University of Bristol Students Kissing On Camera For the First Time is Both Awkward and Real
If students are willing to hook up with random people on any given Friday or Saturday night, they might as well be comfortable kissing a stranger on camera. That's the hypothesis tested in a recent video brought to you by the UBTV station at the University of Bristol, which features 18 students kissing on camera for the first time. Having never met before, the students are allowed a few moments of brief conversation before getting down to business. The result is an awkward, oftentimes hilarious, and ultimately heartwarming display of vulnerability.
In the project, director Gemma Wilson pays homage to an original concept by L.A.-based filmmaker Tatia Pilieva, whose viral "First Kiss" video also showed 20 adult strangers kissing on camera. Although the strangers in the original video are a little less awkward and a little more connected than the students at the University of Bristol, both videos demonstrate the uncomfortable, yet visceral experience that is a first kiss. The varying reactions of the participants also display the individualized nature of human connections, where some people may be comfortable getting intimate with a stranger, while others may not. Some University of Bristol students, for instance, seemed disenchanted with the idea both before and after the kissing experience.
In contrast, other students seemed to form real connections:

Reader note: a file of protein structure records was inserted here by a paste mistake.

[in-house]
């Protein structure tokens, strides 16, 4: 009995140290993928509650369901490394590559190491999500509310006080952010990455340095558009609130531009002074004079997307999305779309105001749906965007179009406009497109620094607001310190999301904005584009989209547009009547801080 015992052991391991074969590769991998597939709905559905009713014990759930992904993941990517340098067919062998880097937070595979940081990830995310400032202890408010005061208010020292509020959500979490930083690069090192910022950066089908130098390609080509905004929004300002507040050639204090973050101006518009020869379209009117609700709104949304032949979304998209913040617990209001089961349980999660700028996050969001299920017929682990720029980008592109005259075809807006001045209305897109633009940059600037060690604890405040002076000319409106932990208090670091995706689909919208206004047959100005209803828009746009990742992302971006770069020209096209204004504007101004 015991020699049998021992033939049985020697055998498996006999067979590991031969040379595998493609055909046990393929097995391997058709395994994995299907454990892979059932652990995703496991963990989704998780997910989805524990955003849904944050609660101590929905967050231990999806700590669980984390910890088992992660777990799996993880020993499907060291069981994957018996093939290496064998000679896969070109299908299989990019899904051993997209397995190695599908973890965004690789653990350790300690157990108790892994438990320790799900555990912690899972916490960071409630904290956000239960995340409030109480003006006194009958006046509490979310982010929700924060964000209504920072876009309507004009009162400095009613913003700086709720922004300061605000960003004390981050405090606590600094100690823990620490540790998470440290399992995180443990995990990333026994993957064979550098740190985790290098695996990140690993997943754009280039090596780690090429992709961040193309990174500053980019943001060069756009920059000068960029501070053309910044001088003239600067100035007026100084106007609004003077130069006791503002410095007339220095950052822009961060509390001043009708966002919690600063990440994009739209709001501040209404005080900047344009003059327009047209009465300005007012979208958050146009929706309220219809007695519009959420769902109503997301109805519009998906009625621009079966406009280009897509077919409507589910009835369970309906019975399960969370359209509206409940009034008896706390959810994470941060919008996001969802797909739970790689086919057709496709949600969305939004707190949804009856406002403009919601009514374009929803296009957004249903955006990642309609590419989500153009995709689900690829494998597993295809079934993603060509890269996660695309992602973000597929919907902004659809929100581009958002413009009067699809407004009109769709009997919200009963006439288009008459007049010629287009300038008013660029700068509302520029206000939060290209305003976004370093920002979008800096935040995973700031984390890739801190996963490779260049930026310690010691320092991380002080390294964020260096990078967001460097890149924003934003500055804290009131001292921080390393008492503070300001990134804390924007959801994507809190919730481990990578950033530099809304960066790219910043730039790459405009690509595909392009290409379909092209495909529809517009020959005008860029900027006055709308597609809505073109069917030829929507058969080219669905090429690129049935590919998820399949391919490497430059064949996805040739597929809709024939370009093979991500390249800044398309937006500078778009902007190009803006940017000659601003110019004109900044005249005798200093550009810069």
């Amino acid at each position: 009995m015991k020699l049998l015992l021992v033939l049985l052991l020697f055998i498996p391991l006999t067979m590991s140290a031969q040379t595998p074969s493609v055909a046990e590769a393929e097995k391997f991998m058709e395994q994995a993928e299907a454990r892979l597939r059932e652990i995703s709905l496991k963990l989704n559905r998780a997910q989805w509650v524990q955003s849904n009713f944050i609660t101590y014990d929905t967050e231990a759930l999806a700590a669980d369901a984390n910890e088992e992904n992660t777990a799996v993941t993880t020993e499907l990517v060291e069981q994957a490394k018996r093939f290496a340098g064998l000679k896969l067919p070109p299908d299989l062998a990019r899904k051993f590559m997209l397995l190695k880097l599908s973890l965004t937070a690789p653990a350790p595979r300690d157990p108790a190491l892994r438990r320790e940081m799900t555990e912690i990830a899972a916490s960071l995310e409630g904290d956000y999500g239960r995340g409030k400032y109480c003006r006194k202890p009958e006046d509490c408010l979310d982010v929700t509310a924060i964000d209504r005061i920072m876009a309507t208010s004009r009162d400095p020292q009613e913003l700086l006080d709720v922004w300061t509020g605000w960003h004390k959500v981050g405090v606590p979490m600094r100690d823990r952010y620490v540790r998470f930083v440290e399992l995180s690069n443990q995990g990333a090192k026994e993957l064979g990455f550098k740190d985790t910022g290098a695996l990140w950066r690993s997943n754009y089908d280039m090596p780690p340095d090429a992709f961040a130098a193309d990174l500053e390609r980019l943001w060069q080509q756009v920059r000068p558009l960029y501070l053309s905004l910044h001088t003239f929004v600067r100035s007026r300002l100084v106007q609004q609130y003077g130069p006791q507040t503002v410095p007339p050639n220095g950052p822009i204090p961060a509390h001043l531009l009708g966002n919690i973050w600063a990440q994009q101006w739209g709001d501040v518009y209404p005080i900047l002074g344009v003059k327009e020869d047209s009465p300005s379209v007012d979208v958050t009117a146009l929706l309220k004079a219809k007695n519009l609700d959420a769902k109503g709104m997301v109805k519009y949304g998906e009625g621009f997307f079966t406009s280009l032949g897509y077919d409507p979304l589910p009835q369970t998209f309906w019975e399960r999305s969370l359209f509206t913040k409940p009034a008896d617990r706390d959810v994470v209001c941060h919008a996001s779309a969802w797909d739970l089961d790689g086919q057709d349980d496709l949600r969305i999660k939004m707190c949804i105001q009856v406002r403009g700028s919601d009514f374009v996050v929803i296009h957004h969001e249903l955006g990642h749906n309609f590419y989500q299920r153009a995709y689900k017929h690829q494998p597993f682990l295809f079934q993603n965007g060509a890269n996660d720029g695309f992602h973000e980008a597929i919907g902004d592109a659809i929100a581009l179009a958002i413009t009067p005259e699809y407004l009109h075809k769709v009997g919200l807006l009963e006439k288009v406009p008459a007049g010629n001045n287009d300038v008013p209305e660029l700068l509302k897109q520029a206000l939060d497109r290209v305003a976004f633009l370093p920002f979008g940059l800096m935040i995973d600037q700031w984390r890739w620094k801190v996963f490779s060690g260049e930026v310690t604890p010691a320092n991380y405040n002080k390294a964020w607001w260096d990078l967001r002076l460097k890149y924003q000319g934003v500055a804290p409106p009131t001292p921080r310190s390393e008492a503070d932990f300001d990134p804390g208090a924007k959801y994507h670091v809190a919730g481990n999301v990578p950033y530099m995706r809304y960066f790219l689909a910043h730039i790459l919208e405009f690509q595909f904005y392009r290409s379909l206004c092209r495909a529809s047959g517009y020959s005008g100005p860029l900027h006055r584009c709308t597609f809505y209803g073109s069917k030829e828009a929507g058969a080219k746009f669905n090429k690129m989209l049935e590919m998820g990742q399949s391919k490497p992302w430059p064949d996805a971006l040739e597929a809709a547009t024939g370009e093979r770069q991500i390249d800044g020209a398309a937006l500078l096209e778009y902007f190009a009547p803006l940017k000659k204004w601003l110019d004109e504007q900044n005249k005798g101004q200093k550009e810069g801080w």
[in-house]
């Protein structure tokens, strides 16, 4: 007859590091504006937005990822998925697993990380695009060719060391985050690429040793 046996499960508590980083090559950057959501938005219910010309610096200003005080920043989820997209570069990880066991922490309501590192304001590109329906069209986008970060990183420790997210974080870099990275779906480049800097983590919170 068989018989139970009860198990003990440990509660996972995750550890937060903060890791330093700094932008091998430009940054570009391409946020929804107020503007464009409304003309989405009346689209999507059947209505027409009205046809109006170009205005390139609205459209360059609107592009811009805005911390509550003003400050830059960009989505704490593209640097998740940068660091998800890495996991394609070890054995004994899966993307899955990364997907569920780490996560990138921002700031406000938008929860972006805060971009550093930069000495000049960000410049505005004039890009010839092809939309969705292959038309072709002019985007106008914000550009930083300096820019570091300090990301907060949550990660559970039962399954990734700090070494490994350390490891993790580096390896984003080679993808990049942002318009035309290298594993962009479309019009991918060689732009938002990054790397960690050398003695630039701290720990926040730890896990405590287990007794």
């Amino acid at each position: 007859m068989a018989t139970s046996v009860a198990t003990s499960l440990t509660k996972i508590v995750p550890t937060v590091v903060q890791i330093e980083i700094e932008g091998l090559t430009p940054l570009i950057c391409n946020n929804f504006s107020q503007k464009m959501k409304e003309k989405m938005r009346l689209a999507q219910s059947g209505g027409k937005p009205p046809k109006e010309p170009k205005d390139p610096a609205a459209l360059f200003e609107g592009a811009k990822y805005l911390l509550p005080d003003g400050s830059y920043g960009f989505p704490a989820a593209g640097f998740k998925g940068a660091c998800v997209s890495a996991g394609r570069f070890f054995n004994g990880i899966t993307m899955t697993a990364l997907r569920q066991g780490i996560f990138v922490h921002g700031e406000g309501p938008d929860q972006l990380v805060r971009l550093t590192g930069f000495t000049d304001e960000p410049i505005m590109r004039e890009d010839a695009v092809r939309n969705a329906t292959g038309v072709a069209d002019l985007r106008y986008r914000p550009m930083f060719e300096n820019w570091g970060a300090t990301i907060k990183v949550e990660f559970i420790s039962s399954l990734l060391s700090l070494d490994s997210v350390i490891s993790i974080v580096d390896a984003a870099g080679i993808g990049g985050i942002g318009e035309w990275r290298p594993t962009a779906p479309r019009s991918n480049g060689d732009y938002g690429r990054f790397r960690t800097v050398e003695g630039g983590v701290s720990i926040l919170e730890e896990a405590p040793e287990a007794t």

Whether students actually became invested in the kissing or not, however, it's important to note that none of them were entirely comfortable with the situation. Although the cameras may have had something to do with this, the video still goes to show that even college students have reservations about intimacy with a stranger.
This idea lies in stark contrast to exposés of hookup culture featured in countless media sources, including The New York Times and Elite Daily. This is not to say that hookup culture is not prevalent on college campuses, but rather that it is not as natural as it's often presumed to be. In an article for The Washington Post, for instance, hookup culture expert Donna Freitas argues that students are actually against hooking up, but feel pressured to do so based on the college environment. Witnessing the discomfort of the University of Bristol students is a testament to the fact that people this age might still prefer to get to know a person first.
Still, this doesn't mean that real connections can't be formed between strangers, but it's quite clear from the video that these connections are purely physical. If the kissing in the video is both human and vulnerable, therefore, one can only imagine how human and vulnerable the interactions might be between those who have previously established a much deeper connection.
Images: The Daily Mail